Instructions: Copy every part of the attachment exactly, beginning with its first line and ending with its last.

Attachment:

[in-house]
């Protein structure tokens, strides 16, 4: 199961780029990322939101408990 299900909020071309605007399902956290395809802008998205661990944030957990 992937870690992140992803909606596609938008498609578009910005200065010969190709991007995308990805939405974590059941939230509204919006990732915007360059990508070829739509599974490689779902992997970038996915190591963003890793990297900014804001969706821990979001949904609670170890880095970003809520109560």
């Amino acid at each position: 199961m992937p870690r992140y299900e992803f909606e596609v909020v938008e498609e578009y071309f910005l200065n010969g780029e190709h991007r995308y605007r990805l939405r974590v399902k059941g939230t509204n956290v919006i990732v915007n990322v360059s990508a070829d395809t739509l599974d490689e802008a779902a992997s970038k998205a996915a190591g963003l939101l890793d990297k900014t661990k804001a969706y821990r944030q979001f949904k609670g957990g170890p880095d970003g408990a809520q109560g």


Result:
[in-house]
């Protein structure tokens, strides 16, 4: 199961780029990322939101408990 299900909020071309605007399902956290395809802008998205661990944030957990 992937870690992140992803909606596609938008498609578009910005200065010969190709991007995308990805939405974590059941939230509204919006990732915007360059990508070829739509599974490689779902992997970038996915190591963003890793990297900014804001969706821990979001949904609670170890880095970003809520109560």
């Amino acid at each position: 199961m992937p870690r992140y299900e992803f909606e596609v909020v938008e498609e578009y071309f910005l200065n010969g780029e190709h991007r995308y605007r990805l939405r974590v399902k059941g939230t509204n956290v919006i990732v915007n990322v360059s990508a070829d395809t739509l599974d490689e802008a779902a992997s970038k998205a996915a190591g963003l939101l890793d990297k900014t661990k804001a969706y821990r944030q979001f949904k609670g957990g170890p880095d970003g408990a809520q109560g």